The Telegraph 2024-07-08 16:12:42

LIVE Politics latest news: Treasury minister does not rule out resurrecting northern leg of HS2

A Treasury minister today failed to rule out resurrecting the HS2 railway line north of Birmingham. 

Darren Jones, the Chief Secretary to the Treasury, was told during an interview on Sky News that Andy Burnham, the Mayor of Greater Manchester, “wants HS2 reinstated”. 

Mr Jones replied: “I am sure Andy Burnham will have lots of things on his agenda. We will have to talk to Andy Burnham about that. I know that he was working with some other private investors and other mayors to put together proposals.” 

Asked if he was ruling it out, Mr Jones said: “We are going to collaborate with our mayors and devolved leaders, we are going to work with them on the local growth plans… we are not going to be able to do everything and there is going to be difficult trade-offs and we have inherited a very difficult fiscal situation, that is clear. 

“But we can do things to start with and then of course if there are medium and long term aspirations we will work with partners to deliver them.” 

Asked again if he was ruling it out, Mr Jones said: “We will have the conversation with the mayor and see what his proposals are.”  

Rishi Sunak scrapped the northern leg of HS2 between Birmingham and Manchester in October 2023.

Mr Burnham set out a plan in February this year which included alternative and cheaper options to the scrapped northern leg. One option was for a new, lower speed line roughly along the same route. 

You can follow the latest updates below and join the conversation in the comments section

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Rachel Reeves to bring back house-building targets

Rachel Reeves will reinstate compulsory house-building targets as part of an overhaul of Britain’s planning rules.

In her first major speech as Chancellor on Monday, she will confirm that Labour will overturn Michael Gove’s decision to water down planning targets.

The announcement will raise fears that Labour will push councils to build on green belt land to help it meet its promise of building 1.5 million new homes over the next five years.

Speaking to business leaders in the Treasury, Ms Reeves will promise moves to speed up the construction of key infrastructure, and to attract private investment.

She will argue that changing the planning system is the sort of tough decision required to “fix the foundations of Britain’s economy”.

“Last week, the British people voted for change,” she will say. “And over the past 72 hours, I have begun the work necessary to deliver on that mandate.

“Our manifesto was clear: sustained economic growth is the only route to improving the prosperity of our country and the living standards of working people.

“Where governments have been unwilling to take the difficult decisions to deliver growth – or have waited too long to act – I will deliver. It is now a national mission. There is no time to waste.

“I want to outline the first steps this new Government has taken to fix the foundations of our economy, so we can rebuild Britain and make every part of our country better off.”

The Conservatives went into the election in 2019 pledging to reach a target of 300,000 new homes a year, with mandatory building targets for all local authorities.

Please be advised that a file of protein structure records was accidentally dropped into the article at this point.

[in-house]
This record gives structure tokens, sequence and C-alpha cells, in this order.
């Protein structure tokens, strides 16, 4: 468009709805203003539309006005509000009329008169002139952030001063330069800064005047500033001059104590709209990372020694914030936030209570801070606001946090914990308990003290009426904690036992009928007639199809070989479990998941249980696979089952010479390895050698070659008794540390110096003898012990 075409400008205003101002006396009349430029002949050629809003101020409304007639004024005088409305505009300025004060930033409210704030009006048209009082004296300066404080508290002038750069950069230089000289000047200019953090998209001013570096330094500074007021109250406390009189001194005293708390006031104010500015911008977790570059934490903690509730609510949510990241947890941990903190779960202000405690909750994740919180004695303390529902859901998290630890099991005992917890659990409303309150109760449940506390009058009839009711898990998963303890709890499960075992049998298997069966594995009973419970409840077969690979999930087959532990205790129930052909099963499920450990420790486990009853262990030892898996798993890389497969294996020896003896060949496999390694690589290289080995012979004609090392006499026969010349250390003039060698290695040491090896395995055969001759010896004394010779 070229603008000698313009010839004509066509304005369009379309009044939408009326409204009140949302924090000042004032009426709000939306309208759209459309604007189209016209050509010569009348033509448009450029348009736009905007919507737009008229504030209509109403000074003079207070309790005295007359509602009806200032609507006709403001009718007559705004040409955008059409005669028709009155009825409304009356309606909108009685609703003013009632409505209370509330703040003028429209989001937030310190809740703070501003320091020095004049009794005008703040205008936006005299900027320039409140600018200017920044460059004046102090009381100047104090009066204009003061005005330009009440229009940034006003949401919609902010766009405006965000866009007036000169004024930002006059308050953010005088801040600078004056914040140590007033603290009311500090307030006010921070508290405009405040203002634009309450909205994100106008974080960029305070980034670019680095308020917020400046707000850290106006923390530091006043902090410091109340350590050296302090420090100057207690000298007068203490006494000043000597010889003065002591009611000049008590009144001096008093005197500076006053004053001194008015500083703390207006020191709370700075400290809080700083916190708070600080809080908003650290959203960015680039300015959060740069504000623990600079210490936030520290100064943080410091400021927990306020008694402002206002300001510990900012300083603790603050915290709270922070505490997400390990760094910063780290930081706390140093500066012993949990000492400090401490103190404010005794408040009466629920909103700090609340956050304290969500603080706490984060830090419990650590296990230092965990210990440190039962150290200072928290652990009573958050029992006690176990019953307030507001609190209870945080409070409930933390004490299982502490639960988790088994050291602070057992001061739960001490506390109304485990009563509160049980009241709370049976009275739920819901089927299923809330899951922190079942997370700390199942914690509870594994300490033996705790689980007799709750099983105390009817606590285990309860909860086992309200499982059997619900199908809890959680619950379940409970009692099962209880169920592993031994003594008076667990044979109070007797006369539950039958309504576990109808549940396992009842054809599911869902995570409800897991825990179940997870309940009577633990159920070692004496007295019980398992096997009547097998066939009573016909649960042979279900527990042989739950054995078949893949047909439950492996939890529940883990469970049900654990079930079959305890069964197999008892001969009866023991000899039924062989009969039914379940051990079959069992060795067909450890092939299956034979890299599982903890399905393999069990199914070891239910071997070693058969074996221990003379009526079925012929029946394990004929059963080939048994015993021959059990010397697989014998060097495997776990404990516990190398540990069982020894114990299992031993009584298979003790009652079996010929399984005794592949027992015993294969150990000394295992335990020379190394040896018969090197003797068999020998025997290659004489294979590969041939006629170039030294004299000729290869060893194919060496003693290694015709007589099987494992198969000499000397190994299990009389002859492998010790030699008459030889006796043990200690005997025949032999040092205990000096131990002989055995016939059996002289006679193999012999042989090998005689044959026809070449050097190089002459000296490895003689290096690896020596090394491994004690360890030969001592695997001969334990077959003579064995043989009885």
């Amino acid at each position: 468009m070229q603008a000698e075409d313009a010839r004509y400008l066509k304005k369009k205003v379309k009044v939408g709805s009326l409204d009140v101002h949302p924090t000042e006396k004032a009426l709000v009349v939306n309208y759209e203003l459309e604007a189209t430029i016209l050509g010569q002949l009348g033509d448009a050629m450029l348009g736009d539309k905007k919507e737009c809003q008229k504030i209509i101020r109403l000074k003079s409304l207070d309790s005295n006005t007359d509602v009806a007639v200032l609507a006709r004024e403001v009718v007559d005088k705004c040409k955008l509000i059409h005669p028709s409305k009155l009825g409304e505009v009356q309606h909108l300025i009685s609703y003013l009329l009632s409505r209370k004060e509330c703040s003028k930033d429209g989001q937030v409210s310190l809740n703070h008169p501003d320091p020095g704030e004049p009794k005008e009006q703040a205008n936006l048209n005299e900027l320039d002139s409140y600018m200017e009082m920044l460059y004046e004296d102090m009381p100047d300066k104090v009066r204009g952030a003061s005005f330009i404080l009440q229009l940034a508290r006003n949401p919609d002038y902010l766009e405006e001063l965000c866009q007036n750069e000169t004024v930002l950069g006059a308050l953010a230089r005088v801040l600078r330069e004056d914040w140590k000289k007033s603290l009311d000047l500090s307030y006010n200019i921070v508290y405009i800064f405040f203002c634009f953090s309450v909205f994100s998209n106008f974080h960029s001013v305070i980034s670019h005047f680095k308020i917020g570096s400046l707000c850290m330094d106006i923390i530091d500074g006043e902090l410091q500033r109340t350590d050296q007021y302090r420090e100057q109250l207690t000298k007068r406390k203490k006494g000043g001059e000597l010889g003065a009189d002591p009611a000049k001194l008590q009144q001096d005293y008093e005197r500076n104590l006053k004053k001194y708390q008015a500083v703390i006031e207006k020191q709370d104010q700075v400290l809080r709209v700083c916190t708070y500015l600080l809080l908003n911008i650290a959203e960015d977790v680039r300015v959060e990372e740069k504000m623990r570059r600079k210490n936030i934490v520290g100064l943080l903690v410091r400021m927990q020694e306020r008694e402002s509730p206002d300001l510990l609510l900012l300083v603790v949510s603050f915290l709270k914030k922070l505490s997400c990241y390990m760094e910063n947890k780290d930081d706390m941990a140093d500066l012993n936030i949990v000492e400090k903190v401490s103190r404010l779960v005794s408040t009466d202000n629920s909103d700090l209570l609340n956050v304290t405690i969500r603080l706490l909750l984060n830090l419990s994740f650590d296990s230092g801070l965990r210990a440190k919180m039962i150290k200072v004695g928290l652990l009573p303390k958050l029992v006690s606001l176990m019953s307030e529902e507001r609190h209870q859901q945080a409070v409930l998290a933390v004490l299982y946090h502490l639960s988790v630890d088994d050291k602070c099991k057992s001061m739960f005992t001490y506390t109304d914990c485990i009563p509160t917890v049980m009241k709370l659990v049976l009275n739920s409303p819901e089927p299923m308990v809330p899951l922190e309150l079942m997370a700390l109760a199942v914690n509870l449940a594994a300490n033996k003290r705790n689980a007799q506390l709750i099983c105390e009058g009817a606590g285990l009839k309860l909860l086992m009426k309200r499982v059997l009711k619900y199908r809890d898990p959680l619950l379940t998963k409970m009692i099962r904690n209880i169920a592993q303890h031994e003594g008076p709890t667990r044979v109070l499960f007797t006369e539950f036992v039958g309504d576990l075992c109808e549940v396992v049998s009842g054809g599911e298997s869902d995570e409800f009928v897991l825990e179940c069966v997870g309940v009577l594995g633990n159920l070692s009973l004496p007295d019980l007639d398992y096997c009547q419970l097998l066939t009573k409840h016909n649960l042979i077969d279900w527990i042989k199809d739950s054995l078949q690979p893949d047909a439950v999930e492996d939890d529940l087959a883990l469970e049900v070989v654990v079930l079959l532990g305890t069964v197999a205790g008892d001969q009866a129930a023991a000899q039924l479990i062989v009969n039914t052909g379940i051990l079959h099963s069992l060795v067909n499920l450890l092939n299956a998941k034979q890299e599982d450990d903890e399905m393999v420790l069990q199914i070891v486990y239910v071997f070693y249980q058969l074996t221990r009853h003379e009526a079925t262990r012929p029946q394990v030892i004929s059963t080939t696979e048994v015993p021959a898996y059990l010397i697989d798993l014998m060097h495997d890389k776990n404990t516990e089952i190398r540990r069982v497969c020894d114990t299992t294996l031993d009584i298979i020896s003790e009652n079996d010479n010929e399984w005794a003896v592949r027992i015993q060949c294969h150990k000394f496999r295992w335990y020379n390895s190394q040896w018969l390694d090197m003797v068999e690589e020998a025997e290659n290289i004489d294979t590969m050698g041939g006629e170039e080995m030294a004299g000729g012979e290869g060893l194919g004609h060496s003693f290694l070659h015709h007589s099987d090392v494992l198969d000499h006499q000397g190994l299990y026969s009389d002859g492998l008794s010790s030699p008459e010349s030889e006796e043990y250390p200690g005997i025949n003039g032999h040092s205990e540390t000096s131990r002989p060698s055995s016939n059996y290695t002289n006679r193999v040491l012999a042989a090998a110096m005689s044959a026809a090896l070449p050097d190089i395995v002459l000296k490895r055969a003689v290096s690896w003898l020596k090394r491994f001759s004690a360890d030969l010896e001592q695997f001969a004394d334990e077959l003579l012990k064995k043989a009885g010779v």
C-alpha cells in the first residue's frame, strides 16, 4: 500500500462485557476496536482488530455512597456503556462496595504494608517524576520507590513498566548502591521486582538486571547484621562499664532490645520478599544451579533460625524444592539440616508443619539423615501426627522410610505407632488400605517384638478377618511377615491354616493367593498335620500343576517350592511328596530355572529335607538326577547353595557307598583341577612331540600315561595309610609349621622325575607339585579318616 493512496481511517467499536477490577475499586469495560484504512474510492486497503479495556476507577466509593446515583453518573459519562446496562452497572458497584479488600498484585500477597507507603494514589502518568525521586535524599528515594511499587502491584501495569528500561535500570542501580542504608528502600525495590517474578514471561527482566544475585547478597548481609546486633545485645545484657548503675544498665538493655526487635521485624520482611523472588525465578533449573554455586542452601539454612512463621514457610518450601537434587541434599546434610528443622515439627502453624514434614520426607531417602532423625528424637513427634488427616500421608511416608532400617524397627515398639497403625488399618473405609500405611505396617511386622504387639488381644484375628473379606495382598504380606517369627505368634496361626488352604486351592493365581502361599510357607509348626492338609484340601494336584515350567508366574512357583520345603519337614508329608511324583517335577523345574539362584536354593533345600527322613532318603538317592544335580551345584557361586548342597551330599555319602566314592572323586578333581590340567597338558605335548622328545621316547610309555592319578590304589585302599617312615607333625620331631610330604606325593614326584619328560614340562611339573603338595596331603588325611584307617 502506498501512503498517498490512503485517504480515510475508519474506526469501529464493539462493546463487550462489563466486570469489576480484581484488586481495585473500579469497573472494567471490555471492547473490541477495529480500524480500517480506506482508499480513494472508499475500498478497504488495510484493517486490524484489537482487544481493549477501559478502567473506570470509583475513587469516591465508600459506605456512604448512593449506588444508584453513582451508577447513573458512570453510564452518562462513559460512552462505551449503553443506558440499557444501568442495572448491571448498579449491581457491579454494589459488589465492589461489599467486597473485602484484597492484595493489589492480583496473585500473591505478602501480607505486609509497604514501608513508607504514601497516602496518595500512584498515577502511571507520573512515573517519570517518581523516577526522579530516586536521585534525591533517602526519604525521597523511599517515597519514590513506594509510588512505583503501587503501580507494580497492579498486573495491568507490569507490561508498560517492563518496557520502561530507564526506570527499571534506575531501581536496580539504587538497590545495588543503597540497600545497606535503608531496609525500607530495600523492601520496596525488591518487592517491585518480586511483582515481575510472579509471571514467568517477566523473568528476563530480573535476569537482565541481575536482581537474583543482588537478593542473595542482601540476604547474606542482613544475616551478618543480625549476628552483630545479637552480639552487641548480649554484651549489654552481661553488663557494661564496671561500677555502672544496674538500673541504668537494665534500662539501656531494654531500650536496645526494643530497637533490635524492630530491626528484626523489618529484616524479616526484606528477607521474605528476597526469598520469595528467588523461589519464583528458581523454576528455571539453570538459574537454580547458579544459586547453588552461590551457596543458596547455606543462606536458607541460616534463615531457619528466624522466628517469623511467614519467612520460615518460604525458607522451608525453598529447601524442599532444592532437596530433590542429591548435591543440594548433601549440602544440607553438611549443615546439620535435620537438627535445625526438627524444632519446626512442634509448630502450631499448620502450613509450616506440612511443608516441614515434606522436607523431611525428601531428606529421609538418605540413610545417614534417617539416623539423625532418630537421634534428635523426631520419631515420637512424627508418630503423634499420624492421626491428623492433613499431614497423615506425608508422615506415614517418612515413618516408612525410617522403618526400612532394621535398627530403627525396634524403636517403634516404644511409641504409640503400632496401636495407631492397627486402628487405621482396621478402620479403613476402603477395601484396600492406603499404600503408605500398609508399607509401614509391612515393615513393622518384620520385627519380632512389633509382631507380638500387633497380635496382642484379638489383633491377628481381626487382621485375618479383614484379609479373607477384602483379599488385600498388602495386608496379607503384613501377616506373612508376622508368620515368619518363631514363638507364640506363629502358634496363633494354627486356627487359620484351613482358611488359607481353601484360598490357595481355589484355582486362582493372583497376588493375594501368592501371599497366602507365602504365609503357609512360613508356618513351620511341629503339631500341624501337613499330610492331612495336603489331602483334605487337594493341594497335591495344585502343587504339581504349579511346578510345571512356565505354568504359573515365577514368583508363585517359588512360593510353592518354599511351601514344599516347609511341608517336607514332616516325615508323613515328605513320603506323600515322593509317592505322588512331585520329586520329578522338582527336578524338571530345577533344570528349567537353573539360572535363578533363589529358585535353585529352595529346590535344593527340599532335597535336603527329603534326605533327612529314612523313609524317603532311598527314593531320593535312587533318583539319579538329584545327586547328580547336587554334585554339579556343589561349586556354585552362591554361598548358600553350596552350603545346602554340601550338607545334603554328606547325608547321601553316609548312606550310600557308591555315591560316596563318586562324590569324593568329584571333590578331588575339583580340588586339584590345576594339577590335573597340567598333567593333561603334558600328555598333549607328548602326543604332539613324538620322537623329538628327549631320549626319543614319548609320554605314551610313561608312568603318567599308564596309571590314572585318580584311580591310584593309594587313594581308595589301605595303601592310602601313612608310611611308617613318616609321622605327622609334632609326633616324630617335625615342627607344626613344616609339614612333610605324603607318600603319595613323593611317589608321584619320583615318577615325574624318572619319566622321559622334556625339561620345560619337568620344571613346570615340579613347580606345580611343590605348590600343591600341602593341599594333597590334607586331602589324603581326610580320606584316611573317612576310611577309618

But in December last year, following a Tory backbench rebellion, the then-housing secretary Mr Gove watered down these mandatory local targets.

He rewrote the National Policy Planning Framework (NPPF) to say the targets were only aspirational, and to give town halls a series of ways to curb house building if it would damage a local area.

Labour’s manifesto pledged to “immediately” rewrite the NPPF “to undo damaging Conservative changes, including restoring mandatory housing targets”.

It said that while local communities will continue to “shape house building in their area”, Labour would “not be afraid to make full use of intervention powers to build the houses we need”.

The manifesto also pledged to build on more green belt sites if necessary by taking a “more strategic approach to green belt land designation and release to build more homes in the right places”.

‘Legacy of chaos’

In her speech, Ms Reeves will claim that Conservative rule had hampered growth and had left us trailing other major economies.

“We face the legacy of 14 years of chaos and economic irresponsibility,” Ms Reeves will say. “New Treasury analysis I requested over the weekend exposed the opportunities lost from this failure.

“Had the UK economy grown at the average rate of OECD [Organisation for Economic Co-operation and Development] economies since 2010, it would have been over £140 billion larger.

She added: “This could have brought in an additional £58 billion in tax revenues last year alone to sustain our public services. It falls to this new Government to fix the foundations.”

Labour’s manifesto outlined a slew of reforms to speed up planning and boost house building.

It said the party would ensure councils have up-to-date local plans on where housing and industrial development was needed and would fund the employment of hundreds more planning officers.

It also said that while a Labour government would prioritise brownfield sites for the construction of new homes and industries, this will “not be enough to meet our housing need”.

The party promised to build on more green-belt land, especially lower-quality “grey belt”: which is land technically in the green belt but is not of a particularly high landscape value.

However, the manifesto said the party would “prioritise the development of previously used land wherever possible, and fast-track approval of urban brownfield sites”.

Labour also promised a new generation of new towns, inspired by those planned by the post-war Attlee government such as Stevenage, in Herts, and reforms to speed up the construction of new infrastructure, such as road and rail links.

Elected mayors will be given greater powers to plan housing in their areas, and compulsory purchase rules will be changed to speed up building.

The aim is to deliver the biggest increase of social and affordable housing in a generation. Developers will be told to provide a greater proportion of affordable homes.

Sir Keir Starmer will meet England’s mayors on Tuesday. The Prime Minister said on Sunday that he would work “alongside them, sharing the ambition”.

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LIVE France election live: Macron ‘calling for prudence’ after election defeat

Emmanuel Macron is calling for “prudence” after his party came second to the hard-left in France’s snap election.